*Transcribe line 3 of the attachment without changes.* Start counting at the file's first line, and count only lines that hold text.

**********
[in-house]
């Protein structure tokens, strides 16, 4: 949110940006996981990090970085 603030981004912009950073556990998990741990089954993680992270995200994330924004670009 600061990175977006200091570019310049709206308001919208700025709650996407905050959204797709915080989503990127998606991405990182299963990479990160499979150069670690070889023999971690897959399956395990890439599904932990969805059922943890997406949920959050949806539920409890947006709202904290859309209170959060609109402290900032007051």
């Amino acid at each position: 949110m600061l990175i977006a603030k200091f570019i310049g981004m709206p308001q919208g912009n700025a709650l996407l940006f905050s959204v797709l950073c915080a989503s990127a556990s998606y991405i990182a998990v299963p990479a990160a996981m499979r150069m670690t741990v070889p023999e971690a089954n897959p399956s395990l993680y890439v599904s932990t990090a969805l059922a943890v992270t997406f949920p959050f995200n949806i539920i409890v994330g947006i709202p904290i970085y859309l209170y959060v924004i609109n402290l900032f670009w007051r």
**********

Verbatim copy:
């Amino acid at each position: 949110m600061l990175i977006a603030k200091f570019i310049g981004m709206p308001q919208g912009n700025a709650l996407l940006f905050s959204v797709l950073c915080a989503s990127a556990s998606y991405i990182a998990v299963p990479a990160a996981m499979r150069m670690t741990v070889p023999e971690a089954n897959p399956s395990l993680y890439v599904s932990t990090a969805l059922a943890v992270t997406f949920p959050f995200n949806i539920i409890v994330g947006i709202p904290i970085y859309l209170y959060v924004i609109n402290l900032f670009w007051r």